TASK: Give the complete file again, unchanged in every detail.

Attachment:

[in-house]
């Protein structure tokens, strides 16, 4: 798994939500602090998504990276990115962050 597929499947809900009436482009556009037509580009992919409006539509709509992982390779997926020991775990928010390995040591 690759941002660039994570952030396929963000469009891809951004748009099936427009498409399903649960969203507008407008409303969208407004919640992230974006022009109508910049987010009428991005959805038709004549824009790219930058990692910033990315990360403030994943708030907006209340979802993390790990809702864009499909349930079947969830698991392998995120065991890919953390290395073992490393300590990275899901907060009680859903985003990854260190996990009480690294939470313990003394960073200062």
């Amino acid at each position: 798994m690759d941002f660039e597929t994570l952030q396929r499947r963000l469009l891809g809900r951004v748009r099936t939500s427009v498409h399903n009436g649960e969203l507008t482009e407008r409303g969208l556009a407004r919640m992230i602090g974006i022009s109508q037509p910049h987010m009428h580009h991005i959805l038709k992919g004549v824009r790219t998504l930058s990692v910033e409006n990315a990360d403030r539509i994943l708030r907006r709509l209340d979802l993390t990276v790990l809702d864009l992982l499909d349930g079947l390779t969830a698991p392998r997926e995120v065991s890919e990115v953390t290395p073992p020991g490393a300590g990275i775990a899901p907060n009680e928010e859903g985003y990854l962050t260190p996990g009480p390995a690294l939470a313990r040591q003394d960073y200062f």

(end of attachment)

[in-house]
């Protein structure tokens, strides 16, 4: 798994939500602090998504990276990115962050 597929499947809900009436482009556009037509580009992919409006539509709509992982390779997926020991775990928010390995040591 690759941002660039994570952030396929963000469009891809951004748009099936427009498409399903649960969203507008407008409303969208407004919640992230974006022009109508910049987010009428991005959805038709004549824009790219930058990692910033990315990360403030994943708030907006209340979802993390790990809702864009499909349930079947969830698991392998995120065991890919953390290395073992490393300590990275899901907060009680859903985003990854260190996990009480690294939470313990003394960073200062």
């Amino acid at each position: 798994m690759d941002f660039e597929t994570l952030q396929r499947r963000l469009l891809g809900r951004v748009r099936t939500s427009v498409h399903n009436g649960e969203l507008t482009e407008r409303g969208l556009a407004r919640m992230i602090g974006i022009s109508q037509p910049h987010m009428h580009h991005i959805l038709k992919g004549v824009r790219t998504l930058s990692v910033e409006n990315a990360d403030r539509i994943l708030r907006r709509l209340d979802l993390t990276v790990l809702d864009l992982l499909d349930g079947l390779t969830a698991p392998r997926e995120v065991s890919e990115v953390t290395p073992p020991g490393a300590g990275i775990a899901p907060n009680e928010e859903g985003y990854l962050t260190p996990g009480p390995a690294l939470a313990r040591q003394d960073y200062f």